Tapping into Nature: Bioinspired innovation as economic engine

A maple seed
ShutterstockIrina Kozorog
The spinning pattern of a falling maple seed is inspiration for efficient fans and other products.

This is an excerpt from the Tapping into Nature report by Terrapin Bright GreenThis section was prepared by the Fermanian Business & Economic Institute. It forecasts the economic impact that bioinspired innovation will have on gross domestic product and job growth by 2030 ($425 billion and 2 million jobs, respectively). 

It is becoming increasingly clear that innovation and technological breakthroughs are not only keys to economic growth in the 21st century but also are necessary for human prosperity. The millions of materials and systems found in nature are a treasure trove of innovation, and companies can benefit by using these designs to reduce the time and costs associated with technology and product development. New channels of innovation, new products and markets, increased efficiency, and sustainability goals can all be realized through bioinspired innovation.

Many companies have profitably pursued the path of biologically inspired innovation. Biomatrica, a rapidly growing biotechnology company, licenses a system for preserving and stabilizing biological samples based on processes observed in brine shrimp.

An industrial fan by PAX Scientific
PAX Scientific

An industrial fan by PAX Scientific, which uses vortices for design inspiration

Interface, the world’s largest manufacturer of carpet tiles, developed its best-selling product line by mimicking the random colors and patterns of the forest floor.

PAX Scientific — founded on the insight that human hearts, birds in flight and falling maple seeds use vortices to move fluid efficiently — has designed and sold its vortex water technologies to more than 1,000 customers, greatly reducing energy consumption at each installation.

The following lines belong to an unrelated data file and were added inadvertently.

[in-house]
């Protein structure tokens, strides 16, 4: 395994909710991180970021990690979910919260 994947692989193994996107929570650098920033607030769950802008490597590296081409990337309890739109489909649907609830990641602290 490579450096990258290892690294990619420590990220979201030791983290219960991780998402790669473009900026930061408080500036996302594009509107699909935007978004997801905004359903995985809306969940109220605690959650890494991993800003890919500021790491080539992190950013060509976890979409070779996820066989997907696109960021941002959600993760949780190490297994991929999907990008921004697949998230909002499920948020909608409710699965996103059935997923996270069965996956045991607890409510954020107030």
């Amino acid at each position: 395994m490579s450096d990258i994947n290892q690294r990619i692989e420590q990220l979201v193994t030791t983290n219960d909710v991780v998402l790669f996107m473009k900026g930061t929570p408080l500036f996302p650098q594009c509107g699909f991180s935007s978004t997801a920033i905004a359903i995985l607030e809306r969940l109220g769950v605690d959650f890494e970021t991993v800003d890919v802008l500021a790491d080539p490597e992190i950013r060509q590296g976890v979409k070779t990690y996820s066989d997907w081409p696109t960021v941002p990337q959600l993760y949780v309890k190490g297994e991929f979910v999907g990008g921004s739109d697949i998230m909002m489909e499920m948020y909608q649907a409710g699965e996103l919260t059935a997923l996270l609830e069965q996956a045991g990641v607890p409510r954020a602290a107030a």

While some concepts inspired by nature may disrupt existing markets, others may open up entirely new ones, as was the case with Qualcomm, which acquired the company Iridigm to form Qualcomm MEMS Technologies, or QMT. QMT developed low power, color display screens that can be viewed in full sunlight, a technology inspired by the way light interacts with the surface of butterfly wings. In recent years, the technology has been used in e-readers and smart watches, allowing Qualcomm to enter into the electronic display market.

Sustainability initiatives are often driven by governmental regulations or the whims of individual managers. However, regulations can shift when economic growth or jobs appear to be in jeopardy, and a firm’s management team may serve only a limited tenure.

Shareholders will always look at underlying returns and profitability, but individuals and investment firms are increasingly considering environmental and social concerns. Bioinspiration offers a bridge between the seemingly incompatible interests of business and the environment. It is a compelling "win-win" approach: Bioinspired innovation enables businesses to realize profit while also achieving sustainability goals.

Transformative impact

Bioinspired innovation has the potential to transform large segments of the U.S. economy by increasing both gross domestic product and employment. The Fermanian Business & Economic Institute estimates that bioinspired innovation could account for approximately $425 billion of U.S. GDP by 2030 (valued in 2013 dollars). Beyond 2030, the impact of bioinspired innovation is expected to grow as knowledge and awareness of the field expand.